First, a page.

Today's Medicine

Hepatitis C On The Rise

Hepatitis C growing rapidly

I am seeing information about dangerous disease is quickly spreading across America and right here in Nebraska. Hepatitis C – a blood-borne virus that can become a serious long-term health problems – has tripled over the last five years. Thankfully, since there seems to be increased awareness among health care providers resulting in more testing for hepatitis C, we are seeing an increase in patients being referred to our Methodist Physicians Clinic at Regency for treatment. 

By the numbers

Recently, the CDC released data showing the number of new hepatitis C infections reported to CDC nearly tripled between 2010 and 2015, reaching a 15-year high. The CDC estimates there were around 34,000 new hepatitis C infections in the U.S. in 2015. 

In Nebraska, 5,223 new cases of hepatitis C were reported just from 2011-2015. Estimates put the total number of Nebraskans infected with the disease at anywhere from 1.3 to 1.9 percent of the total population. Nearly two-thirds of those people with the disease live here in Douglas, Sarpy and Lancaster counties.

Spreading quickly

New hepatitis C infections are increasing most rapidly among young people, primarily due to increasing injection drug use associated with America’s opioid epidemic. However, about 75 percent of the 3.5 million Americans already living with hepatitis C are baby boomers. They are six times more likely to be infected with hepatitis C than those in other age groups and are at much greater risk to die from the virus.

A potentially deadly infection

In fact, according to the CDC, Hepatitis C kills more Americans than any other infectious disease. Nearly 20,000 Americans died from hepatitis C-related causes in 2015, the majority aged 55 and older. There are very effective medications available to successfully treat and potentially cure this condition, but many people don’t know they are even ill until it is too late. The majority of infected persons might not be aware of their infection because they are not clinically ill.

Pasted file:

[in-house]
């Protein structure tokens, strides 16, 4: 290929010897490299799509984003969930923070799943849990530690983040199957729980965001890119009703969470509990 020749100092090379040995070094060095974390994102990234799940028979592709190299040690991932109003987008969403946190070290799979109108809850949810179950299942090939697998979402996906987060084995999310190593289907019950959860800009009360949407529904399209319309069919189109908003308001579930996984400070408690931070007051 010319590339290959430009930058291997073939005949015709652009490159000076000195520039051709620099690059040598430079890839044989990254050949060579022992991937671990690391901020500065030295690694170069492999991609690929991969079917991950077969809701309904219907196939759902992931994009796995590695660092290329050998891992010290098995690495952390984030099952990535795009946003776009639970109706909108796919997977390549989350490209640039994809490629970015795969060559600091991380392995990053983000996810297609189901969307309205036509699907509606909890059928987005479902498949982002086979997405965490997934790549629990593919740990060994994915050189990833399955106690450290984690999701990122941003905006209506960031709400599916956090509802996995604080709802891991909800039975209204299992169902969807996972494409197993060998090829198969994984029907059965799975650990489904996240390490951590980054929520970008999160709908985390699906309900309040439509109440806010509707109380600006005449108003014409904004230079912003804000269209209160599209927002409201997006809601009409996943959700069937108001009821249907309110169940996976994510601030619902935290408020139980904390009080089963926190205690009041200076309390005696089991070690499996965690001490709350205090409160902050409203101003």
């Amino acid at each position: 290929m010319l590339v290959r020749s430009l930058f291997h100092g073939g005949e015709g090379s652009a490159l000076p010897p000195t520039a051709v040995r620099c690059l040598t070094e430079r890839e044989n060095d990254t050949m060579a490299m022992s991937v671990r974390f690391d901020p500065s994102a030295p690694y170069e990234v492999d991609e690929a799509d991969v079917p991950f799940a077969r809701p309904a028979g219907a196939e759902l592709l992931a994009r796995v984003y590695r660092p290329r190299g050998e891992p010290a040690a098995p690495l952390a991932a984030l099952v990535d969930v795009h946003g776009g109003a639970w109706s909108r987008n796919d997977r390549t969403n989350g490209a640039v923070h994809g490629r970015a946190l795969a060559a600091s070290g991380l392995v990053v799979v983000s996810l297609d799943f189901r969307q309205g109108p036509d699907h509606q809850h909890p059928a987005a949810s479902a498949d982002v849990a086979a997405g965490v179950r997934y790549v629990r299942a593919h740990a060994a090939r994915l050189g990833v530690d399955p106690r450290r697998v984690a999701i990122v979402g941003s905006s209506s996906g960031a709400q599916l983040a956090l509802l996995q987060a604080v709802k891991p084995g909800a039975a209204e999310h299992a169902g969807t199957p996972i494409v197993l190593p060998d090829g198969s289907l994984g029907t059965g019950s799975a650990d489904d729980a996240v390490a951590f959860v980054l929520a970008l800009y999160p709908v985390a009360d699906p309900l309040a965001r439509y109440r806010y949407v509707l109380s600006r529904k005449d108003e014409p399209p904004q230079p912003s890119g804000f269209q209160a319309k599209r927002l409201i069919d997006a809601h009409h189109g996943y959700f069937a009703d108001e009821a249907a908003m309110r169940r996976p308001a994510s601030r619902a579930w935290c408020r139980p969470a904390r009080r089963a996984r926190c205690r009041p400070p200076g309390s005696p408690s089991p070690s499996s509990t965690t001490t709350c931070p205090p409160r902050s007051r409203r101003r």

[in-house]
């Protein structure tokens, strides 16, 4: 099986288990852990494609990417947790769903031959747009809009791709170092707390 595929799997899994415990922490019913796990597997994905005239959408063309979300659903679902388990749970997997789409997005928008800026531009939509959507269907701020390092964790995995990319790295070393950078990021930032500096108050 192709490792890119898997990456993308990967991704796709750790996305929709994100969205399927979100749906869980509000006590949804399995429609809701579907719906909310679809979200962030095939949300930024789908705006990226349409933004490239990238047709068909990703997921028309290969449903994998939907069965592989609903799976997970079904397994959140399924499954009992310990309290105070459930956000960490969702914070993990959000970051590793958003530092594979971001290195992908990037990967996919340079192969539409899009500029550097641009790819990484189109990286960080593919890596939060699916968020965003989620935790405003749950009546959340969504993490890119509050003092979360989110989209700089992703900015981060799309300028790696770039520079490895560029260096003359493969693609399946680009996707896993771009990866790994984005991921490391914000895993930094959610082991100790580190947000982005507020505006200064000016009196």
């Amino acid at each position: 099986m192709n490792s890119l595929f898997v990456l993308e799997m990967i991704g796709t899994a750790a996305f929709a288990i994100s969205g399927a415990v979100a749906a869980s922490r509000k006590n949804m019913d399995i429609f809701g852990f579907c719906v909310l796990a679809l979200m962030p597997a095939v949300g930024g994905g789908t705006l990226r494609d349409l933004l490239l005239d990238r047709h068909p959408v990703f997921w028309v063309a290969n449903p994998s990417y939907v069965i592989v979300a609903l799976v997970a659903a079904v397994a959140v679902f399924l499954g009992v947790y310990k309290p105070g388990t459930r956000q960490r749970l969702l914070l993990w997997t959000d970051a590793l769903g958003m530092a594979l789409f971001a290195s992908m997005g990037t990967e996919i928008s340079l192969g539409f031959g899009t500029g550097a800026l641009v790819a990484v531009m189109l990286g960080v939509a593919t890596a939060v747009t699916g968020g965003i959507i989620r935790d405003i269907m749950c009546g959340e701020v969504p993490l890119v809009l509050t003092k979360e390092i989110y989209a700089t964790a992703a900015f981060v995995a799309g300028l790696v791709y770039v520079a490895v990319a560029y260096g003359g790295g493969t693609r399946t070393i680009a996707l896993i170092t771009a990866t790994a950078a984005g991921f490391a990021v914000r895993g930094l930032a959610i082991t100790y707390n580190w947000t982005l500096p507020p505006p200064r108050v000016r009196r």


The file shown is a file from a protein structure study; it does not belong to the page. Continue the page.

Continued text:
Know the symptoms

Here are the symptoms we look for in our clinic when assessing a patient who might be infected:

  • Fever
  • Fatigue
  • Dark urine
  • Clay-colored stool
  • Abdominal pain
  • Loss of appetite
  • Nausea
  • Vomiting
  • Joint pain
  • Jaundice

Preventing hepatitis C

There is no vaccine for hepatitis C, but there are ways to prevent getting the disease. It starts by avoiding behaviors that cause it to spread, including injecting drugs, sharing needles or having multiple sex partners. And remember, if detected early, this is one of the few viral infectious diseases with great cure rates.

You should get tested for hepatitis C if:

  • You were born between 1945 and 1965
  • You have ever injected illegal drugs
  • You received blood transfusions or an organ transplant before 1992
  • You live with HIV
  • You are on hemodialysis
  • You have abnormal liver tests or liver disease
  • You were born to a mother with hepatitis C

The CDC offers an online Hepatitis Risk Assessment you can take in order to evaluate your risk for contracting the disease.

Of course, if you have any questions about hepatitis C, or how the disease is spread, you can always get more information from our Methodist Physicians Clinic Infectious Disease Clinic.

About the Author

Dr. Rudolf Kotula is a board-certified infectious disease physician. He specializes in areas such as antibiotic resistance, travel medicine and infection prevention.

You can visit Dr. Kotula at Methodist Physicians Clinic.

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